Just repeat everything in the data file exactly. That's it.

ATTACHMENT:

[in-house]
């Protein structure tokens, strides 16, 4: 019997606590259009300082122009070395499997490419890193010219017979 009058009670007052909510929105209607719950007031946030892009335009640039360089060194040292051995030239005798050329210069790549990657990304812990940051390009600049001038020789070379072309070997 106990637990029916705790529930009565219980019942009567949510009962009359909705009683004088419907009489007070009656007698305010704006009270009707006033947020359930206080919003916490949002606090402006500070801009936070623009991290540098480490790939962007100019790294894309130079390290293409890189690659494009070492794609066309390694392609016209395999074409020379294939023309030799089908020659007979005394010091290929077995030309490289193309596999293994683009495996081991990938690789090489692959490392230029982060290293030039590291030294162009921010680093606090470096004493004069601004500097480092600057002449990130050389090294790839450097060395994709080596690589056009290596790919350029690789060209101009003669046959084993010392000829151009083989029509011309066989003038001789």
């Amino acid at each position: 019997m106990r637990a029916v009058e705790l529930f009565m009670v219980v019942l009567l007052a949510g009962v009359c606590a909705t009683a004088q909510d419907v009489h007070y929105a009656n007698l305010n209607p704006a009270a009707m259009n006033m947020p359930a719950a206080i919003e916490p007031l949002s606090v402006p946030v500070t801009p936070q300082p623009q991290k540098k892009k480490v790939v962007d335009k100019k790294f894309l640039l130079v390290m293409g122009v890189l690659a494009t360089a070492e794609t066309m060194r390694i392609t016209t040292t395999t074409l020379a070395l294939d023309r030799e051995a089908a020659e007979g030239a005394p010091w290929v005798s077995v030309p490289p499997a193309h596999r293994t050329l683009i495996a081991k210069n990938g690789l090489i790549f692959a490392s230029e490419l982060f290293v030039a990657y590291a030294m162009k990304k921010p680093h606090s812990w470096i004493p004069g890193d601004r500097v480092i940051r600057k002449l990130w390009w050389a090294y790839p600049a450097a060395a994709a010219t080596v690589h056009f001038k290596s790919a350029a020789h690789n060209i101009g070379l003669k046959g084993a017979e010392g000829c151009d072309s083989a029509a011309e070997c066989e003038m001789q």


[in-house]
């Protein structure tokens, strides 16, 4: 019997606590259009300082122009070395499997490419890193010219017979 009058009670007052909510929105209607719950007031946030892009335009640039360089060194040292051995030239005798050329210069790549990657990304812990940051390009600049001038020789070379072309070997 106990637990029916705790529930009565219980019942009567949510009962009359909705009683004088419907009489007070009656007698305010704006009270009707006033947020359930206080919003916490949002606090402006500070801009936070623009991290540098480490790939962007100019790294894309130079390290293409890189690659494009070492794609066309390694392609016209395999074409020379294939023309030799089908020659007979005394010091290929077995030309490289193309596999293994683009495996081991990938690789090489692959490392230029982060290293030039590291030294162009921010680093606090470096004493004069601004500097480092600057002449990130050389090294790839450097060395994709080596690589056009290596790919350029690789060209101009003669046959084993010392000829151009083989029509011309066989003038001789």
């Amino acid at each position: 019997m106990r637990a029916v009058e705790l529930f009565m009670v219980v019942l009567l007052a949510g009962v009359c606590a909705t009683a004088q909510d419907v009489h007070y929105a009656n007698l305010n209607p704006a009270a009707m259009n006033m947020p359930a719950a206080i919003e916490p007031l949002s606090v402006p946030v500070t801009p936070q300082p623009q991290k540098k892009k480490v790939v962007d335009k100019k790294f894309l640039l130079v390290m293409g122009v890189l690659a494009t360089a070492e794609t066309m060194r390694i392609t016209t040292t395999t074409l020379a070395l294939d023309r030799e051995a089908a020659e007979g030239a005394p010091w290929v005798s077995v030309p490289p499997a193309h596999r293994t050329l683009i495996a081991k210069n990938g690789l090489i790549f692959a490392s230029e490419l982060f290293v030039a990657y590291a030294m162009k990304k921010p680093h606090s812990w470096i004493p004069g890193d601004r500097v480092i940051r600057k002449l990130w390009w050389a090294y790839p600049a450097a060395a994709a010219t080596v690589h056009f001038k290596s790919a350029a020789h690789n060209i101009g070379l003669k046959g084993a017979e010392g000829c151009d072309s083989a029509a011309e070997c066989e003038m001789q």